The CMS is about to release a sweeping proposed rule that could fuel a major expansion of Medicaid managed long-term care for elderly and disabled beneficiaries.
The Medicaid managed-care industry hopes the new rules will create more uniformity in state programs, while patient advocates hope the rules will strengthen beneficiary choices, transparency, and quality oversight and protections.
The rule, which was just reviewed by the Office of Management and Budget, will update federal regulations issued in 2002 governing Medicaid managed-care organizations. In addition to a section on managed long-term care, it's also expected to address network adequacy and access to providers, rate-setting and greater standardization of quality metrics across states.
The rule is overdue because Medicaid managed-care enrollment has soared by 48% to 46 million beneficiaries, according to Avalere. By the end of this year, Avalere estimates that 73% of beneficiaries will receive services through managed-care plans.
There is particular interest in the long-term-care part of the upcoming rules. Managed long-term care “was just getting started in 2002, so it wasn't addressed in the last update of these regulations. We're very much looking forward to what these regulations have to say,” said Meg Murray, CEO of the Association for Community Affiliated Plans, which represents not-for-profit safety net Medicaid plans.
Medicaid is the largest single payer for long-term nursing-home care, and the Congressional Budget Office has estimated that Medicaid annual spending on long-term care will increase from $60 billion to more than $100 billion in 2023.
Traditionally, state Medicaid programs paid long-term-care providers on a fee-for-service basis even as they moved more nondisabled beneficiaries into managed care. But as of 2014, 26 states were using managed long-term care, up from eight in 2004, according to the CMS. The number of beneficiaries in managed long-term care has grown from 105,000 in 2004 to 389,000 in 2012.
The states hope having private plans manage services for these expensive elderly and disabled beneficiaries will lead to cost savings and better coordination of care, including a shift from institutional settings to home- and community-based care.
Patient advocates say well-managed care could be an improvement but they fret about disruptions in care for these vulnerable patients and about private plans stinting on care to improve their bottom lines.
Some experts hope the new CMS rules will encourage more states to implement managed long-term care because there currently are wide variations in quality of nursing home care. Across the country, 39% of nursing homes certified by Medicare or Medicaid have one- or two-star ratings on the CMS' five-star quality-rating system, with some states having an even higher share of their facilities with low scores, according to a May report from the Kaiser Family Foundation.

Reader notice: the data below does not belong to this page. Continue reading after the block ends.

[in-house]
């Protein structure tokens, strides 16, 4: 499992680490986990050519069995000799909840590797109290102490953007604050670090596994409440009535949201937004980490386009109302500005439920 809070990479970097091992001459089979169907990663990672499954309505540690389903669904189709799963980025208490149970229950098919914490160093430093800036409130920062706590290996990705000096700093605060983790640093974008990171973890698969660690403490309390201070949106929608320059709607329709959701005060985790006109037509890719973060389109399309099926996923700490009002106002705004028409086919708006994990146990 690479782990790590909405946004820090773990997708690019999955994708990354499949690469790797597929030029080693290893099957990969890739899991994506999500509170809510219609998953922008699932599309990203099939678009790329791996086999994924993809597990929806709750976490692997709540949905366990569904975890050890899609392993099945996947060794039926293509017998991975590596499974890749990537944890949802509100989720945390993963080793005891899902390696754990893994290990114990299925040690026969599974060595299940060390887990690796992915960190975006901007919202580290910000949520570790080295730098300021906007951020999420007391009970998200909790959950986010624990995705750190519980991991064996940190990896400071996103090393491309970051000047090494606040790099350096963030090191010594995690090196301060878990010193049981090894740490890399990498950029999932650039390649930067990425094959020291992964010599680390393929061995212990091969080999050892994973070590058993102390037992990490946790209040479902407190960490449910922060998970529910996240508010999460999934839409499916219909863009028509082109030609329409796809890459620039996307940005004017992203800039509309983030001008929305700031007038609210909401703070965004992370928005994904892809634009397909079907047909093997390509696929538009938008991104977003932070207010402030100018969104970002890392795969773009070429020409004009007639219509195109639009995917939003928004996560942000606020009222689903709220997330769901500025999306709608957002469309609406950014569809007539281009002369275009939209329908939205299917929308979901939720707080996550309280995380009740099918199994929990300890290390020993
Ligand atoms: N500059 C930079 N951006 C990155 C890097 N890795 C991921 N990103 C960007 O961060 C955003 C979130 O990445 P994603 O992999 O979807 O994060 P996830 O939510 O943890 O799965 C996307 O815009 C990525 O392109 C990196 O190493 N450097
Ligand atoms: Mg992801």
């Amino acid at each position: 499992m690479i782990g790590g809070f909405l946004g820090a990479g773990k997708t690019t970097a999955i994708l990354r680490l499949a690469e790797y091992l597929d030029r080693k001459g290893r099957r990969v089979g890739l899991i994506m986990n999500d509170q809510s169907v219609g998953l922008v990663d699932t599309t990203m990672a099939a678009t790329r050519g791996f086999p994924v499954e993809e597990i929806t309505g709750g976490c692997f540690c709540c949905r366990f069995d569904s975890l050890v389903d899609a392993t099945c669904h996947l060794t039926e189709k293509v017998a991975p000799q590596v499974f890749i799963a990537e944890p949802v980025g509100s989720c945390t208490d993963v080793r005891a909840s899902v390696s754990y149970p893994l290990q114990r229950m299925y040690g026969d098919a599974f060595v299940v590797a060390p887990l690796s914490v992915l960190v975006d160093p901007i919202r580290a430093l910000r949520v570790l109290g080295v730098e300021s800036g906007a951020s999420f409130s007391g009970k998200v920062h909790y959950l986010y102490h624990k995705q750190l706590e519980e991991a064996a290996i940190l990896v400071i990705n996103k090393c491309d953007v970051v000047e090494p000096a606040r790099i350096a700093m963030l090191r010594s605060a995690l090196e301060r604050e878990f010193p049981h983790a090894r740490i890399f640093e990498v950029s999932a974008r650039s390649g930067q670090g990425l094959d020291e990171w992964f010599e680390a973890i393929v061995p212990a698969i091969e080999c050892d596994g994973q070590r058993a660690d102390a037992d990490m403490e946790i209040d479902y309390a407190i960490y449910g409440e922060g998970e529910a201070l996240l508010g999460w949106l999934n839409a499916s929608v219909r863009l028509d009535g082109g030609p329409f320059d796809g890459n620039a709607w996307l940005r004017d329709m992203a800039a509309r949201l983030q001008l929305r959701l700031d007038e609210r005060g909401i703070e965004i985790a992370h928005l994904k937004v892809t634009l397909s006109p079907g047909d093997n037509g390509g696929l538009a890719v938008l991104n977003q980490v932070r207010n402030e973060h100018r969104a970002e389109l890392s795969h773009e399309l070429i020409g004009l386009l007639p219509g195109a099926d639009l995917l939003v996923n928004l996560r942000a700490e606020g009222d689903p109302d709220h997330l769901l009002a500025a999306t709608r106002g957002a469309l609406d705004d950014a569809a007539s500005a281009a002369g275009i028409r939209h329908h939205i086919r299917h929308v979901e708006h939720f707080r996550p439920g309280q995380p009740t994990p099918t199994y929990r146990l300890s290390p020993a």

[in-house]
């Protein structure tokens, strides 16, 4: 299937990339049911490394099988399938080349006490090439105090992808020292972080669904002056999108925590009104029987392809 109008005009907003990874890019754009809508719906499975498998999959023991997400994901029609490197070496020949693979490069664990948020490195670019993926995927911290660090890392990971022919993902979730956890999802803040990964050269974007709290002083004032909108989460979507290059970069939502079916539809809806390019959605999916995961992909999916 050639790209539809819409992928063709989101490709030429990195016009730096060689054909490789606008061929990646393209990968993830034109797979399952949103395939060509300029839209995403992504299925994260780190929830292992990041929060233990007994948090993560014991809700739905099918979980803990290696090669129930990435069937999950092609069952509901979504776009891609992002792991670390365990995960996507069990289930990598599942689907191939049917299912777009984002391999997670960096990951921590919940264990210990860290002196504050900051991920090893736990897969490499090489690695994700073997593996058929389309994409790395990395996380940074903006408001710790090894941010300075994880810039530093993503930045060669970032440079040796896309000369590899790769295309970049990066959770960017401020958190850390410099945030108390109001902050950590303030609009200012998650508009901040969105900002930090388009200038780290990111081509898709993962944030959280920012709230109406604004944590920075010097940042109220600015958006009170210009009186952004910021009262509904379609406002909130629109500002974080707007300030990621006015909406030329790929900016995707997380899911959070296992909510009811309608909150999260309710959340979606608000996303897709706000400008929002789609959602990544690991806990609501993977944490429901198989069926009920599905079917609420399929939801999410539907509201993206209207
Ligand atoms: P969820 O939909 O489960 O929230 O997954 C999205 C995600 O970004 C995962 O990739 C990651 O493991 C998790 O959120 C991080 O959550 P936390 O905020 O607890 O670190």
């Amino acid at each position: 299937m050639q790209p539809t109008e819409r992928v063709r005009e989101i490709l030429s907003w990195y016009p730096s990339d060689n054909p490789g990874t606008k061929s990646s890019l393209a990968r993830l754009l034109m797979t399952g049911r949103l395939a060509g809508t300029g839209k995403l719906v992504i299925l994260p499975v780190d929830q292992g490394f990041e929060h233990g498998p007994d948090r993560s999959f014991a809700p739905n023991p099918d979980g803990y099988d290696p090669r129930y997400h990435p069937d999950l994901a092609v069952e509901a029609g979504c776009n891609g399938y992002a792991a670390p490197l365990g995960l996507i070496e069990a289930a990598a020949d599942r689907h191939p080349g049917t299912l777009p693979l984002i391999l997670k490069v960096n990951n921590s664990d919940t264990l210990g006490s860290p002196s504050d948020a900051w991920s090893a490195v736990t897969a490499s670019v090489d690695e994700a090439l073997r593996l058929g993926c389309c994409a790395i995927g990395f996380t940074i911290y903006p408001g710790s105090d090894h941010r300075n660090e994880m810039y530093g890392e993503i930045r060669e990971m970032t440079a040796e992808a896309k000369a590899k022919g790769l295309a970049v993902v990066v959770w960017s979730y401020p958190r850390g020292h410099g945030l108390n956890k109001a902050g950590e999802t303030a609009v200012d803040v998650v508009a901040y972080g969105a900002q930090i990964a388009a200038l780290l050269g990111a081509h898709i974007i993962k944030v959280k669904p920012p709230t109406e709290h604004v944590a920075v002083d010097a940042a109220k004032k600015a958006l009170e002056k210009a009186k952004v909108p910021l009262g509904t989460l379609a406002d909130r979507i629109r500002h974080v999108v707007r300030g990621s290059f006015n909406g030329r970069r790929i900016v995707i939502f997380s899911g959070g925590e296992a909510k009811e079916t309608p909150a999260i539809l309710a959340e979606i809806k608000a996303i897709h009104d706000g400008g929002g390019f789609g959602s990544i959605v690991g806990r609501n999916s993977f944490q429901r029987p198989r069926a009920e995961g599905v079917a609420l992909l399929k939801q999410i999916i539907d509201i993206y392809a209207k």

When state Medicaid programs implement managed long-term care, “There is a real incentive for plans to move beneficiaries to higher-star facilities or help a facility improve its star rating,” said Jeff Myers, CEO of Medicaid Health Plans of America.
Currently, the structure of managed long-term-care programs varies widely from state to state and there are limited federal quality standards for these programs, said Kip Piper, a Washington-area consultant.
Advocates for beneficiaries have been worried about reported reductions in services under managed long-term care compared with fee-for-service, according to the Medicaid and CHIP Payment and Access Commission, which conducted site visits last summer in five states with managed long-term-care programs.
Long-term-care providers are worried about being excluded from Medicaid plans' networks. “We will be looking for provisions that guarantee access to and choice of long-term-care providers, as well as protections for long-term-care providers that will mitigate potential disruptions to delivery of services,” said Greg Crist, a senior vice president at the American Health Care Association, which represents nursing homes and assisted living facilities.
Advocates hope the CMS will require state Medicaid programs to have independent ombudspeople looking out for the best interests of beneficiaries in managed long-term care, said Rhonda Richards, senior legislative representative for AARP, a senior advocacy group.
Other possible beneficiary protections could include requiring states or managed-care insurers to allow enrollees to disenroll or change plans if their long-term-care providers leave the plan's network, according to the Kaiser Family Foundation. Another potential provision could be strengthening state oversight requirements regarding physical accessibility of healthcare services and sites.
In addition to the long-term-care provisions, a new report from Avalere Health predicted that the CMS' new Medicaid managed-care regulations also will cover: